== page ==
I met Richard in November 1976 on a train, the Amtrak Hudson line. Dark-complexioned, in his forties, tall and stooped like a question mark, he eyed me for what seemed a prolonged time, and took the seat in front of me. After awhile, he introduced himself. His voice was deep and rich. I mistook his name for the Joyce biographer, and when he waved his hand, as if to dismiss my apology, I noticed his long elegant fingers and his rings, a worn silver and turquoise on his index finger and a Zuni on his ring finger. Changing the subject, he pointed to the large and beautiful abandoned stone buildings along the shore that had been textile mills when New York manufactured everything and the Hudson was filled with barges.
“I live in Ft. Edward, near Glens Falls,” he said, “and the canals there connect the Hudson all the way up through the St. Lawrence Seaway.” I floated along happily, listening to Richard’s talk, feeling pleasantly engulfed by his presence, and the expansive sound of his voice and his story.
The poems in his collection, The Man Who Ate New York (1975), are enmeshed with my memories of that first meeting, the sound of Richard’s voice, and later, listening to him read aloud at poetry readings. “October Visit” takes place in Fort Edward “beside the old barge canal” where the poet William Bronk, Richard’s close friend lived; as the friends walk along familiar ground, “where Bronk knows the names of every dogwood in the field,” Bronk’s bleak mood -- “I’m 56. I feel like zero”-- is projected onto a flock of black crows whose early migration south seem to presage Bronk’s fear of an early death. “This morning when I went to mow the lawn there were two fat old black fellows standing there.” … “In the cold Hudson Valley air he has trouble breathing,/ walks alone every morning at 6 to his lumber mill/ doing loud breathing exercises until he sounds/among the silent streets just like a crow.” In the poem Richard laments the way his friend “is going from me I feel I don’t know where,” and affirms his love for him. “I love you the woods love you as you have loved us all.”
In the end, Bill outlived Richard by two years. They first became friends in 1965 after Richard had reviewed a book of Bronk’s early poems. Among Richard’s papers there were over one hundred letters from Bronk, some containing poems of Bill’s written in his tiny meticulous long-hand. They exchanged poems, and news, and bolstered each other up against inevitable doubt. In a rejoinder to Richard’s complaint that he felt “all used up as a writer,” Bronk wrote on 29 December 1980: “Don’t you know that to feel all used up as a writer is what a writer ordinarily feels like? I think I’ve felt that way every time I wrote something or failed to write something for the last forty years or so. Of course it scares us; how else? We need to run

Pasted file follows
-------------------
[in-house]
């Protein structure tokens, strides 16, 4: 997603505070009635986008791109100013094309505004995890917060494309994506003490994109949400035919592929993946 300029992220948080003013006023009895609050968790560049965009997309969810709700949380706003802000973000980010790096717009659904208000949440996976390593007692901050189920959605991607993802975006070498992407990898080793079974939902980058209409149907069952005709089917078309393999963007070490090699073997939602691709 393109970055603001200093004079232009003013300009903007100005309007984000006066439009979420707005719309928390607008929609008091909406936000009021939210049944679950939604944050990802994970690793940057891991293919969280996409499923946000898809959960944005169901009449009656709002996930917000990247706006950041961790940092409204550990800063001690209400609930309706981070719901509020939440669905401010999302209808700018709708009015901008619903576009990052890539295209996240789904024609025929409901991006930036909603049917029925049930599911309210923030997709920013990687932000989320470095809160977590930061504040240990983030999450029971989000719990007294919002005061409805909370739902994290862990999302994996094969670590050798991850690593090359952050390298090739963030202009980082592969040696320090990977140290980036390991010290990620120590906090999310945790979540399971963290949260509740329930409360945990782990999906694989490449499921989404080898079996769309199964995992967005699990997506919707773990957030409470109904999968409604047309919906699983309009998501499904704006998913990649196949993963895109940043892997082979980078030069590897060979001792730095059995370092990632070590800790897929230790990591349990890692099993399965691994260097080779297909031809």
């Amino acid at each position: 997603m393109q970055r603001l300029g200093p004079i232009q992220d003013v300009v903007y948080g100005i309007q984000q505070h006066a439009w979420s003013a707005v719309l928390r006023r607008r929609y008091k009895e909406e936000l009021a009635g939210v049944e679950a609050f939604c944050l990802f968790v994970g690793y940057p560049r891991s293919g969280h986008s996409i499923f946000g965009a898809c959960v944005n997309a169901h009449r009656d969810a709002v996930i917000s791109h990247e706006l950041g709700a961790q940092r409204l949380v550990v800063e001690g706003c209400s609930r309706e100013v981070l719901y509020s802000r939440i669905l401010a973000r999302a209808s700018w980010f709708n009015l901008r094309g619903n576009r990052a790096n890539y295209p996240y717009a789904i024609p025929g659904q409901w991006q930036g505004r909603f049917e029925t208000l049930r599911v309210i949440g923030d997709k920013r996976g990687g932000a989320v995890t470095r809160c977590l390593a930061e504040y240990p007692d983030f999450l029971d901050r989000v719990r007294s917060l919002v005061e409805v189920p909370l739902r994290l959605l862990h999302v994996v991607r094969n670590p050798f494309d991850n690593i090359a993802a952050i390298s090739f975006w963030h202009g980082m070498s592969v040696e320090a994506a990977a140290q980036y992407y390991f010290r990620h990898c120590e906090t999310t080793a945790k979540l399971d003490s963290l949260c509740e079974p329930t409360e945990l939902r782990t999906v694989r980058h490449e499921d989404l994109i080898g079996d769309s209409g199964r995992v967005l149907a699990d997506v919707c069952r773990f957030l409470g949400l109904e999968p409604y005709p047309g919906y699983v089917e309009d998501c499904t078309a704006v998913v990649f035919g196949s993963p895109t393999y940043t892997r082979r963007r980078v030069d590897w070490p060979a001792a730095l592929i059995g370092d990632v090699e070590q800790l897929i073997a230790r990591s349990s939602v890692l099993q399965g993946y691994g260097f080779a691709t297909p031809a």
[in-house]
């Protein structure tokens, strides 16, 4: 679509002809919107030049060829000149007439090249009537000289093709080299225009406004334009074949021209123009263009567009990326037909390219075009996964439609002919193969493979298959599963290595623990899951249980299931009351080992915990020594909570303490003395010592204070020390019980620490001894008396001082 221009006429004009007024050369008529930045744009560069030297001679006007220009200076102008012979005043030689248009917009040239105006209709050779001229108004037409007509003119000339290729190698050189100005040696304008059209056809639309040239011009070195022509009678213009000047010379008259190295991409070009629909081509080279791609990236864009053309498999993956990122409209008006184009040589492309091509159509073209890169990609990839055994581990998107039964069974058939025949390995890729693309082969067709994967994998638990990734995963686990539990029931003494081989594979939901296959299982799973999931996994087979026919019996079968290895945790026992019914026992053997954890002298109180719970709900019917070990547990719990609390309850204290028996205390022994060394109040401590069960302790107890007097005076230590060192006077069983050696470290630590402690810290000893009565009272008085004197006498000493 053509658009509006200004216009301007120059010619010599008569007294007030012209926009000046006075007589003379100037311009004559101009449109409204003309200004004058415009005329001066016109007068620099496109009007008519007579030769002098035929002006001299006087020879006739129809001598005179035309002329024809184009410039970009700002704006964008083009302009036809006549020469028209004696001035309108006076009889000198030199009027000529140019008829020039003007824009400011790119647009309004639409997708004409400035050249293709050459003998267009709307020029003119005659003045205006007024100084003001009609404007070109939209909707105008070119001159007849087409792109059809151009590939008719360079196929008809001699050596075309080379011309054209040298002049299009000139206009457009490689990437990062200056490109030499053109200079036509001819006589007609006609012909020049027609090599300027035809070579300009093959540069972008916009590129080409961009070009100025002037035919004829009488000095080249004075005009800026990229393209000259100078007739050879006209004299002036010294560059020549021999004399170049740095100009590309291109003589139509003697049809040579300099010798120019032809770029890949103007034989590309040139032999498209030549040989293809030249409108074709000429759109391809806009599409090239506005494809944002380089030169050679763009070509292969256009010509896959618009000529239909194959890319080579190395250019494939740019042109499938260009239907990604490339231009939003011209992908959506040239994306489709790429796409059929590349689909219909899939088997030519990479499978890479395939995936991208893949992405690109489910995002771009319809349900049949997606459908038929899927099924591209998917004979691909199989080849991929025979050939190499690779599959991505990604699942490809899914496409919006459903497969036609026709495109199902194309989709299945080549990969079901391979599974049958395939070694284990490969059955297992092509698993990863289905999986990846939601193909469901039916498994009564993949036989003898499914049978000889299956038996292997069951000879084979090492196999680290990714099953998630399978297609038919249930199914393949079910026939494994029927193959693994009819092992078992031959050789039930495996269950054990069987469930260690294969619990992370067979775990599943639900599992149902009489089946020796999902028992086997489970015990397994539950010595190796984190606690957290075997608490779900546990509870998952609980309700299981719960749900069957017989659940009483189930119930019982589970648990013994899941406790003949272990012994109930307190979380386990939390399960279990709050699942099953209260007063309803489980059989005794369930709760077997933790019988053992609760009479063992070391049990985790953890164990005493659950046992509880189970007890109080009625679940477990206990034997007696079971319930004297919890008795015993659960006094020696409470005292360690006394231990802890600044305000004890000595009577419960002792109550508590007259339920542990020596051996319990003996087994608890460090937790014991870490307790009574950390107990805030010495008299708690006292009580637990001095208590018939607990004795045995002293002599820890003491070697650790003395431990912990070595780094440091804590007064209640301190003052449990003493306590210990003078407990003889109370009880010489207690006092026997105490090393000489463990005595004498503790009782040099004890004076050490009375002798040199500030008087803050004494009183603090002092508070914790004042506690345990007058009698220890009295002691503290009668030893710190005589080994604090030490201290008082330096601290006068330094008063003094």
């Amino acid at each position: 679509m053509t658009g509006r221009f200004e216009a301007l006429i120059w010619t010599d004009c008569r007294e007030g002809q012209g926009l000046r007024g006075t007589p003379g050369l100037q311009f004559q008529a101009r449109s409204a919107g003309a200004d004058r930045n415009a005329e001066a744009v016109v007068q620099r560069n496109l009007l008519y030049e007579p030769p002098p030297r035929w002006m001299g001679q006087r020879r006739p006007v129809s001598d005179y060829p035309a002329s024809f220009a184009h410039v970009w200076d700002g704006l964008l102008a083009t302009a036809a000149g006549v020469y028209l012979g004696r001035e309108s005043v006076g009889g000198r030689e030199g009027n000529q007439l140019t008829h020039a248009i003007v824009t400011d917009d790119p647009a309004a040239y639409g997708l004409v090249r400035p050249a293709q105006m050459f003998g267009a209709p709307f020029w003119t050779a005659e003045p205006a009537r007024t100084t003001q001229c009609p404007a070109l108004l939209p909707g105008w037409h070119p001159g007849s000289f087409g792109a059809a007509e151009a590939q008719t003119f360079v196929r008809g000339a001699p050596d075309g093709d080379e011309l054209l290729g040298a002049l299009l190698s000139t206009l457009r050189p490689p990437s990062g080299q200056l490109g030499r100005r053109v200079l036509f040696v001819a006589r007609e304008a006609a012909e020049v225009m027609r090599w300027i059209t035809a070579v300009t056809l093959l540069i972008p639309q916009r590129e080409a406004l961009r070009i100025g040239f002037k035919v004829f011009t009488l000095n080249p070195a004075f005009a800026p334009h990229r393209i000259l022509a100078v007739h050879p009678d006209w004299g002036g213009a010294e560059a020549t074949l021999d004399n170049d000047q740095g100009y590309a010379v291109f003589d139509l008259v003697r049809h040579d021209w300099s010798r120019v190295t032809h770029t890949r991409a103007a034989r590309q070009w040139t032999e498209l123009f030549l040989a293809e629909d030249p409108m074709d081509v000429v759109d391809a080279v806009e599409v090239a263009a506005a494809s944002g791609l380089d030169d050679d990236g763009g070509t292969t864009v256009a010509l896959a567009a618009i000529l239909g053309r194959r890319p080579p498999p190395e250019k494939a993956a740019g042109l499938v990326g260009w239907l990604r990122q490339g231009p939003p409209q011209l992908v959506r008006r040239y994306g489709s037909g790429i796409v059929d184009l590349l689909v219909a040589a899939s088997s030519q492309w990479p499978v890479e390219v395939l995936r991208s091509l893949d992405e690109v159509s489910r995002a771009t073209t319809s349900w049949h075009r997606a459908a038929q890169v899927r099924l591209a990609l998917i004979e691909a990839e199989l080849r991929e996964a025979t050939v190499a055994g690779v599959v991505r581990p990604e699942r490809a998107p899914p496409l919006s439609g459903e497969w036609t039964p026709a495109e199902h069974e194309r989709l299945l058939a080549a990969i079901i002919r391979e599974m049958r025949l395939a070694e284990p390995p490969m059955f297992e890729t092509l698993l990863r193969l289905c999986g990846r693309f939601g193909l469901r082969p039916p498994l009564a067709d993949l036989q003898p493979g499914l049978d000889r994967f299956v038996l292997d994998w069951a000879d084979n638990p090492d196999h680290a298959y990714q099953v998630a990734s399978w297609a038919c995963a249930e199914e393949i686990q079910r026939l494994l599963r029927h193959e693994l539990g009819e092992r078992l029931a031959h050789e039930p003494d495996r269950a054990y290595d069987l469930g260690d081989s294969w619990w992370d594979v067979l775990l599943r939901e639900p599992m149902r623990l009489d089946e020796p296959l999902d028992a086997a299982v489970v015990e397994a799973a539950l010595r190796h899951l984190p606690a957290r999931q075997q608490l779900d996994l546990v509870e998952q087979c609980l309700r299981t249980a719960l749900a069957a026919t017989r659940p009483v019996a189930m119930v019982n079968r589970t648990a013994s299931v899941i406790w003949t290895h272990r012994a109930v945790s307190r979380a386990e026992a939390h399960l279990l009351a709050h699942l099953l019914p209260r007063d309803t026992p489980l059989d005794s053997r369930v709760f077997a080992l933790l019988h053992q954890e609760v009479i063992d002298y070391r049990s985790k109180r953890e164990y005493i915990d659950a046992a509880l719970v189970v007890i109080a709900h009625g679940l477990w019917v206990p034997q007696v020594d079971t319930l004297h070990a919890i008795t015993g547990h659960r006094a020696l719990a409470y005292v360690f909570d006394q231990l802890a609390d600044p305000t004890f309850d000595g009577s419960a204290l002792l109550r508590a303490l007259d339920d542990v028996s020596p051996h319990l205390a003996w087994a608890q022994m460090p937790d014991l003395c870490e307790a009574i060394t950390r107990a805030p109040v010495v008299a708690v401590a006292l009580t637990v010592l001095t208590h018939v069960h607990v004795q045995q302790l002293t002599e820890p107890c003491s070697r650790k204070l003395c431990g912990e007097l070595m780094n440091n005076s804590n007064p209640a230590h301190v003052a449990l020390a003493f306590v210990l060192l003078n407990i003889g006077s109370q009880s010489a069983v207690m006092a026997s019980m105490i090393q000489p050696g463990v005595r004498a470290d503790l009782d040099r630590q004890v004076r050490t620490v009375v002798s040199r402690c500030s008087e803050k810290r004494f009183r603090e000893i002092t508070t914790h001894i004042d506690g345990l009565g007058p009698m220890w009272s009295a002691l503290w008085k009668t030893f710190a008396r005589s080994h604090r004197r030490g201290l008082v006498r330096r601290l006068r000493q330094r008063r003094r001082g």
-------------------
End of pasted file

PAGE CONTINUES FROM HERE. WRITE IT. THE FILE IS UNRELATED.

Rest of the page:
Whether Richard “ran scared” or wrote through or in spite of his fears, poetry seemed to flow out of him. It was the first thing he wrote in the early mornings after waking when he was fresh from sleep and his head was clear; it didn’t matter if he had a deadline or was on assignment, or was also working on a novel or longer work, he began the day by writing and revising poems. He also liked to read aloud from work-in-progress to get a reaction; during the early years of our marriage when our daughter Lila was little and, between work and motherhood, I never seemed to have a moment to spare, he’d telephone me from his office number downstairs in the basement in order to seize my attention and force me to stop whatever I was doing upstairs to listen to what he’d just written: “Do you have a minute?”
“Radiant blue grey
clouds above the cold
earth remind me of
the sounds of Fats Navarro
blowing inside the car.
As this vamping wind
shivers my fenders
Long Island seems
sanctified and clear:
holy the earth, these
trees silver and gold
with leaves like ingots
kernelled on their boughs,
this sudden glistening solid
state which static interrupts
metallic bliss. These sounds
are light, inside is out, the
glow as real as any
images of pain he may have
ever known: this hard Bop light. . .
Today along the Parkway
Fats pierced the Fall of
all of Heaven with his
trumpet sword of delight;
a brand new gusting first snow
darkened the air as silver
dust that, tarnished, split
the frozen hills it touched
like soft ripe orange melons.”
The poem above, “Driving Home,” is included in Richard’s 1978 collection, Homage To Fats Navarro. Another, “Chet’s Jazz,” recaptures a night in the Village we heard an aging Chet Baker play. “The jamming together of fragments/ puffed through a failing wind/ reiterates such sounds as can extenuate/ the hurt lips on the caved-in face. / ‘If you could see me now.’”